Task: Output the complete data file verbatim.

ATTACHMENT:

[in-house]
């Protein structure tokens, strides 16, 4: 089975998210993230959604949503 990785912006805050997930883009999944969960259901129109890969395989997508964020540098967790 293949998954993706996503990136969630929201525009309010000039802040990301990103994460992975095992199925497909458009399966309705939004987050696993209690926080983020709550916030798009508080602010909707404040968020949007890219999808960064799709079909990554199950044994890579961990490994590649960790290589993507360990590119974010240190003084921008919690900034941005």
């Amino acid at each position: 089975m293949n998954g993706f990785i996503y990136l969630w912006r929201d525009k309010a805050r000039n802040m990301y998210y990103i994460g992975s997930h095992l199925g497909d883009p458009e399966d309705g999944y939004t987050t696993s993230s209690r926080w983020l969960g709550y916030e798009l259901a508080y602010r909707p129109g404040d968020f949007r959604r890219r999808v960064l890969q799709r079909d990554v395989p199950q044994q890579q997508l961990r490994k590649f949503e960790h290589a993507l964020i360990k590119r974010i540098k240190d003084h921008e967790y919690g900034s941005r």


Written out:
[in-house]
């Protein structure tokens, strides 16, 4: 089975998210993230959604949503 990785912006805050997930883009999944969960259901129109890969395989997508964020540098967790 293949998954993706996503990136969630929201525009309010000039802040990301990103994460992975095992199925497909458009399966309705939004987050696993209690926080983020709550916030798009508080602010909707404040968020949007890219999808960064799709079909990554199950044994890579961990490994590649960790290589993507360990590119974010240190003084921008919690900034941005």
């Amino acid at each position: 089975m293949n998954g993706f990785i996503y990136l969630w912006r929201d525009k309010a805050r000039n802040m990301y998210y990103i994460g992975s997930h095992l199925g497909d883009p458009e399966d309705g999944y939004t987050t696993s993230s209690r926080w983020l969960g709550y916030e798009l259901a508080y602010r909707p129109g404040d968020f949007r959604r890219r999808v960064l890969q799709r079909d990554v395989p199950q044994q890579q997508l961990r490994k590649f949503e960790h290589a993507l964020i360990k590119r974010i540098k240190d003084h921008e967790y919690g900034s941005r």